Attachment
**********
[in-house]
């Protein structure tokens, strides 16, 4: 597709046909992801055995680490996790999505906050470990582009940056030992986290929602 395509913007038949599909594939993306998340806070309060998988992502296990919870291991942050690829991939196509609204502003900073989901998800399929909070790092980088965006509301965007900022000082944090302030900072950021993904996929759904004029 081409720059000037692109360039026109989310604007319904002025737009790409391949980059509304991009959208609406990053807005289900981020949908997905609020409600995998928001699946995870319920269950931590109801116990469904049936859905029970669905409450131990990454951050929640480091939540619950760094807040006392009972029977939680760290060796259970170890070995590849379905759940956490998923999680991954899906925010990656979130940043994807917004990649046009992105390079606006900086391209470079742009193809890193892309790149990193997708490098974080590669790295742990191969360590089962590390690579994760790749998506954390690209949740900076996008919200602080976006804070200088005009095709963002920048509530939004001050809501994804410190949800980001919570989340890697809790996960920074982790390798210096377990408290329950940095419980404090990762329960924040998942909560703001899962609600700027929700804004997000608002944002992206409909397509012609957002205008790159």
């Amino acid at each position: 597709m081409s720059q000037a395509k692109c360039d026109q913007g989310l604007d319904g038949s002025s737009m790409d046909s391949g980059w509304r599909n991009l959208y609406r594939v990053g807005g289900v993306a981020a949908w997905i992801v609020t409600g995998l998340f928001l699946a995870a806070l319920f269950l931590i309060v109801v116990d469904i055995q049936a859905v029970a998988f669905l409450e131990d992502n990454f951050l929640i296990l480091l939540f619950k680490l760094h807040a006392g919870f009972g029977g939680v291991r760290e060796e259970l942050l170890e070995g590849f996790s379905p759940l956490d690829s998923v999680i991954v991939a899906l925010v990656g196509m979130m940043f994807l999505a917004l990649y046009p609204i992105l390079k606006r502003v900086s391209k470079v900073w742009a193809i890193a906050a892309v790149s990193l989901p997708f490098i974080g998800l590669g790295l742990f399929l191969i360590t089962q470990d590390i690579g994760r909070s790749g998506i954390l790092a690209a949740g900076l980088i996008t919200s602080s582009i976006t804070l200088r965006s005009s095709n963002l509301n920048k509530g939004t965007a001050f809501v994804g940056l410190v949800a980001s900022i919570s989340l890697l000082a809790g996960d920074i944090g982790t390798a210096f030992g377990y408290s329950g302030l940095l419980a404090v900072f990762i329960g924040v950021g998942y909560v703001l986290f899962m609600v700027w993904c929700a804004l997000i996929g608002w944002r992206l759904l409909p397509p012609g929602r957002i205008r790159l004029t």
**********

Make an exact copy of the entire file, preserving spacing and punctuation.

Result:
[in-house]
């Protein structure tokens, strides 16, 4: 597709046909992801055995680490996790999505906050470990582009940056030992986290929602 395509913007038949599909594939993306998340806070309060998988992502296990919870291991942050690829991939196509609204502003900073989901998800399929909070790092980088965006509301965007900022000082944090302030900072950021993904996929759904004029 081409720059000037692109360039026109989310604007319904002025737009790409391949980059509304991009959208609406990053807005289900981020949908997905609020409600995998928001699946995870319920269950931590109801116990469904049936859905029970669905409450131990990454951050929640480091939540619950760094807040006392009972029977939680760290060796259970170890070995590849379905759940956490998923999680991954899906925010990656979130940043994807917004990649046009992105390079606006900086391209470079742009193809890193892309790149990193997708490098974080590669790295742990191969360590089962590390690579994760790749998506954390690209949740900076996008919200602080976006804070200088005009095709963002920048509530939004001050809501994804410190949800980001919570989340890697809790996960920074982790390798210096377990408290329950940095419980404090990762329960924040998942909560703001899962609600700027929700804004997000608002944002992206409909397509012609957002205008790159």
């Amino acid at each position: 597709m081409s720059q000037a395509k692109c360039d026109q913007g989310l604007d319904g038949s002025s737009m790409d046909s391949g980059w509304r599909n991009l959208y609406r594939v990053g807005g289900v993306a981020a949908w997905i992801v609020t409600g995998l998340f928001l699946a995870a806070l319920f269950l931590i309060v109801v116990d469904i055995q049936a859905v029970a998988f669905l409450e131990d992502n990454f951050l929640i296990l480091l939540f619950k680490l760094h807040a006392g919870f009972g029977g939680v291991r760290e060796e259970l942050l170890e070995g590849f996790s379905p759940l956490d690829s998923v999680i991954v991939a899906l925010v990656g196509m979130m940043f994807l999505a917004l990649y046009p609204i992105l390079k606006r502003v900086s391209k470079v900073w742009a193809i890193a906050a892309v790149s990193l989901p997708f490098i974080g998800l590669g790295l742990f399929l191969i360590t089962q470990d590390i690579g994760r909070s790749g998506i954390l790092a690209a949740g900076l980088i996008t919200s602080s582009i976006t804070l200088r965006s005009s095709n963002l509301n920048k509530g939004t965007a001050f809501v994804g940056l410190v949800a980001s900022i919570s989340l890697l000082a809790g996960d920074i944090g982790t390798a210096f030992g377990y408290s329950g302030l940095l419980a404090v900072f990762i329960g924040v950021g998942y909560v703001l986290f899962m609600v700027w993904c929700a804004l997000i996929g608002w944002r992206l759904l409909p397509p012609g929602r957002i205008r790159l004029t």